The Italian culture has such an eloquent way of making seemingly plain fare sound exotic. To wit: risotto, proscuitto, alfredo, rotini, antipasti, asiago, tagliatelle, gelato, polenta, cappuccino, calamari. If it’s a food that ends in a vowel, it’s worth at least one cursory visit to Wikipedia to discover its meaning and assess the feasibility, ease and celerity of making a particular highly edible comestible taste as good as it sounds.
Growing up eating rice and noodles (and the various accompaniments that go with both) left me with a desire for something more cross-culturally daring. Having discovered the alternative of pasta dishes in my early twenties, I’ve never looked back. I could “subsist” on pasta … and with over 650 types and shapes of pasta, it’s a statistically plausible statement to make.
Not surprisingly (with a few exceptions), I grew to regard rice and noodles as poor cousins to the versatility and possibilities that pasta presented. So when I became acquainted with risotto while indulging in evening nom noms at the River Rock Casino buffet last summer, the realization that rice could be so visually and gastronomically rendered for the eyes and palate came as a bit of a shock; it was truly a watershed/V8/eureka moment.
I could say that risotto is spiced rice with everything but the kitchen sink, but let’s not boil it down to such plebian terms. It’s a surfeit of sauce and good taste. Although true gourmands may frown upon it, I learned how to make my first risotto this month with the help of a Breville Risotto Plus 4-quart sautéing slow cooker. It may fly in the face of traditional Italian cooking, but it is the best way to avoid overcooking or burning risotto the first time you make it. Here’s my own twist on this age-old Italian favourite.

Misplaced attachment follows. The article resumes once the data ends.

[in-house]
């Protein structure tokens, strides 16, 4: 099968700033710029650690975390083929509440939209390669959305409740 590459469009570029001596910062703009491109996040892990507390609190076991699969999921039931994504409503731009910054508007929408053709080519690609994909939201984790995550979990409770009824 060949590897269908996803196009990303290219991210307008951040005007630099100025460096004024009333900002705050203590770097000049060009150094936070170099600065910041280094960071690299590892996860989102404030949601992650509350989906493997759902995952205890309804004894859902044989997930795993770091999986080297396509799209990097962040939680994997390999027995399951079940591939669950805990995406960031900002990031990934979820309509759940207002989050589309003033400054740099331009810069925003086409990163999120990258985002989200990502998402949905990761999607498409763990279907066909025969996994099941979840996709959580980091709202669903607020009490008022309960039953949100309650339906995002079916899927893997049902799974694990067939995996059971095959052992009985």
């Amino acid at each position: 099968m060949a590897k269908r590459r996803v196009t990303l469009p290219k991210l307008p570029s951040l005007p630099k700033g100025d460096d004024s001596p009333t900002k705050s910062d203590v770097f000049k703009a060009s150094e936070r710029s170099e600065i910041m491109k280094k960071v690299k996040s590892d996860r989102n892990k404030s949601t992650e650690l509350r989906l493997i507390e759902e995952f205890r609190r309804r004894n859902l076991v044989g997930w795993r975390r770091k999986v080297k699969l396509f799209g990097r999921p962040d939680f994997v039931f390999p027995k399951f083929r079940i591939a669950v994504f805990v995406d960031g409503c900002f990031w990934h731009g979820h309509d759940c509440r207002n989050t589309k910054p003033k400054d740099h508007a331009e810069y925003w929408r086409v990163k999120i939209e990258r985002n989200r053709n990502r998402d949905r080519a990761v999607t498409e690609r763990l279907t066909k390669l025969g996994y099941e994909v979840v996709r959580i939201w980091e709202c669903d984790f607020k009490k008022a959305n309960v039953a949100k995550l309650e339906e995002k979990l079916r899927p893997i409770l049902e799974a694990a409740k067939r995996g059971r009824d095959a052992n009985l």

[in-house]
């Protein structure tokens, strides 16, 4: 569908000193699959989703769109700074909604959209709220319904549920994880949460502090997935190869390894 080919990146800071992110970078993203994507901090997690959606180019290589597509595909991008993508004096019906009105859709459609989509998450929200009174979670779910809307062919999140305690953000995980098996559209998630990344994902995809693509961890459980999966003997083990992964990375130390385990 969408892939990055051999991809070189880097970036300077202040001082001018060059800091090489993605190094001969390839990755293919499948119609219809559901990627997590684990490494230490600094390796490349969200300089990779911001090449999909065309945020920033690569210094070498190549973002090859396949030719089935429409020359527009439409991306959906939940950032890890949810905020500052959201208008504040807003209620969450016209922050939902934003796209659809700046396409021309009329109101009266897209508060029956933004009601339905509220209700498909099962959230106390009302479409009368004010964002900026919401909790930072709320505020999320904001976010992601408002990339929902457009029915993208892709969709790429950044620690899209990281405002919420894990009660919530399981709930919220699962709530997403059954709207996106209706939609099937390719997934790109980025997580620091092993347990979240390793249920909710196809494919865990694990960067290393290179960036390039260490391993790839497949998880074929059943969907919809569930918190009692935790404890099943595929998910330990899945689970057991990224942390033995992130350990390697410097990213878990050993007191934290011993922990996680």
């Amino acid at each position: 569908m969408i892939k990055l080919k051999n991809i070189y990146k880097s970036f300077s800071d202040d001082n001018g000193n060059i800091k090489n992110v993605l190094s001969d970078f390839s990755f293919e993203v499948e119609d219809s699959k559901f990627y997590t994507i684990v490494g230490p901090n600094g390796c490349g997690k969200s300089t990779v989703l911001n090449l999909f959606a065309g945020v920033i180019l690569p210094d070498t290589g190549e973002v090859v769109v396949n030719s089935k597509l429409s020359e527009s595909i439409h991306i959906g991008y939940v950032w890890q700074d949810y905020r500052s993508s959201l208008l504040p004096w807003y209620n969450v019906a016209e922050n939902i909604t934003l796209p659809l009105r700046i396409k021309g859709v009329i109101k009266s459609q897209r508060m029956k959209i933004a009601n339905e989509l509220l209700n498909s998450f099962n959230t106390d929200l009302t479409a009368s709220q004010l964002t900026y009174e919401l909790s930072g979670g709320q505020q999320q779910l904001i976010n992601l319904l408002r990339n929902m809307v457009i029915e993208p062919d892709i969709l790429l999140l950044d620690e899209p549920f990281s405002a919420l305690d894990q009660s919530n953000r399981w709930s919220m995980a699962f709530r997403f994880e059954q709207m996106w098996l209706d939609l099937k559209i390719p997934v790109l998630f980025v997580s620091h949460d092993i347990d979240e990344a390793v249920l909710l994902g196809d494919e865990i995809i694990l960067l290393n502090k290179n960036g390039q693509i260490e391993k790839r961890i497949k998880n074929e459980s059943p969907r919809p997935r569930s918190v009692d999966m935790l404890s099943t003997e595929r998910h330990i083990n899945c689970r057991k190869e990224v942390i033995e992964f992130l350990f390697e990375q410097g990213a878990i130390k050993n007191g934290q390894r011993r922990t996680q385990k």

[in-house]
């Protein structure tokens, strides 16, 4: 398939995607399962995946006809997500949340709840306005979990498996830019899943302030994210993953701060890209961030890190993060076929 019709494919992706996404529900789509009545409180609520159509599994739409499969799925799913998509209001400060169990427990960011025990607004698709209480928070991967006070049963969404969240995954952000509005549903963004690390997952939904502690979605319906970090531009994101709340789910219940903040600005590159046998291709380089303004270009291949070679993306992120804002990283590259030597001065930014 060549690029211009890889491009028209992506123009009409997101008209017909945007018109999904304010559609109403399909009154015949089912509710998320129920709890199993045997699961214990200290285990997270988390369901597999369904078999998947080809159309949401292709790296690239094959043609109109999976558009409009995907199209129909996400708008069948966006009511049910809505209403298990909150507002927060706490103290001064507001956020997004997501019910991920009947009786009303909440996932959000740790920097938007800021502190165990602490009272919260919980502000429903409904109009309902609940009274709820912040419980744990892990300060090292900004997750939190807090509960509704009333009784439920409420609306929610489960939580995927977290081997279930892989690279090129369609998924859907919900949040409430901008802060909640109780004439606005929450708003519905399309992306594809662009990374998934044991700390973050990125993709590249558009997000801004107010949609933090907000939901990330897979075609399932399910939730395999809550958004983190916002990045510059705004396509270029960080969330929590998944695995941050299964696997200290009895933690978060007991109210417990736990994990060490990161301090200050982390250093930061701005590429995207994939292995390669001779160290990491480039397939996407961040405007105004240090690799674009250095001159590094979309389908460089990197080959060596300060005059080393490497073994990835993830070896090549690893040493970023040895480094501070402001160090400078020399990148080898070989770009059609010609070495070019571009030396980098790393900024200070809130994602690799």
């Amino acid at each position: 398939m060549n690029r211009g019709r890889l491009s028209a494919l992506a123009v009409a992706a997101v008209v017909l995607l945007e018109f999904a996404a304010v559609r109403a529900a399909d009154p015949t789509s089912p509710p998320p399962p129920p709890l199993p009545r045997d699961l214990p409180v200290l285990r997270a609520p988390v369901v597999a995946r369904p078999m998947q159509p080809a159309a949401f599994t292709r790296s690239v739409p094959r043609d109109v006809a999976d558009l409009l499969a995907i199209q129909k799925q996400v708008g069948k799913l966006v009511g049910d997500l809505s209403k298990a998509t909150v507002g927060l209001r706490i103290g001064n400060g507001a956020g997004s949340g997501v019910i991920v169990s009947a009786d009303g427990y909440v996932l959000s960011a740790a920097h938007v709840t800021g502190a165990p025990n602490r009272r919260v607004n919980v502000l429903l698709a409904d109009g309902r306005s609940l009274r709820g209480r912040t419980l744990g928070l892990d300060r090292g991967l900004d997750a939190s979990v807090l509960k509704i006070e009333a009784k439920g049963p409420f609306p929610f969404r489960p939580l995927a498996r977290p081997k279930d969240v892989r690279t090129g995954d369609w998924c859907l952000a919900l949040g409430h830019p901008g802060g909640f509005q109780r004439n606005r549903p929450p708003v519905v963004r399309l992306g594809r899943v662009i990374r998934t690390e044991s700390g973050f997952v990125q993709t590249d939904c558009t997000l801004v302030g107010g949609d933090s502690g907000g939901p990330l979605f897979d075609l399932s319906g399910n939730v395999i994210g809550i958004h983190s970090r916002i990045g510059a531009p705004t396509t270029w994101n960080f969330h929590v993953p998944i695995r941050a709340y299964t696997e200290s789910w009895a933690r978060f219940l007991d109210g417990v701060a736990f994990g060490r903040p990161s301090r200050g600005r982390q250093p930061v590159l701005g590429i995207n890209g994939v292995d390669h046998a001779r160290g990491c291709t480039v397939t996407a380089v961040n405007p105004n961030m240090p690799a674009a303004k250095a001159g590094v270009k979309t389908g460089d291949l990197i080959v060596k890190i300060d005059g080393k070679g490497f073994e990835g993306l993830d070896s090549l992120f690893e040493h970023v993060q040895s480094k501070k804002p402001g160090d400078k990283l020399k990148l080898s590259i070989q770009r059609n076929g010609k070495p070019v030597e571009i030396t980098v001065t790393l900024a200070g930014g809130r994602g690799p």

lilmisspoutine’s discovery risotto*
2 cups of arborio rice
Campbell’s cream of mushroom
8 cups chicken stock or water
diced chicken breast
thawed peas and carrots
sliced sweet/bell peppers
fresh smashed ‘n’ minced garlic
fresh minced onions
a teaspoon of butter
a dash of pepper
Add butter to a heated saucepan and heat for 1 minute. Sauté scallions until fragrant and/or brown as desired. Sauté chicken and then seafood in small batches and put aside. Cook veggies lightly and put aside. Gradually ladle a small amount of soup stock to the uncooked arborio rice, stirring constantly, and repeat additions of soup stock until rice has absorbed all the moisture and released its natural starches. To the steaming rice add butter, semi-melted cheese, and half a can of cream of mushroom soup and stir well. Let the entire concoction stand for 5 minutes, drizzle shallots on it, add a dash of pepper, and serve.
*So named for the items I was able to discover in the kitchen at the time. Risotto is great as a side dish but can also stand alone as an all-in-one meal. And, should there be any leftovers for the next day, you can turn them into crispy risotto cakes. Rice is nice. Happy risotto-ing!
- Leeks & Mushroom Risotto (nailpolishglitternpie.wordpress.com)
- Mushroom Risotto (thewordybaker.wordpress.com)
- Nigella’s Pasta Risotto with Peas and Pancetta (juliesfamilykitchen.wordpress.com)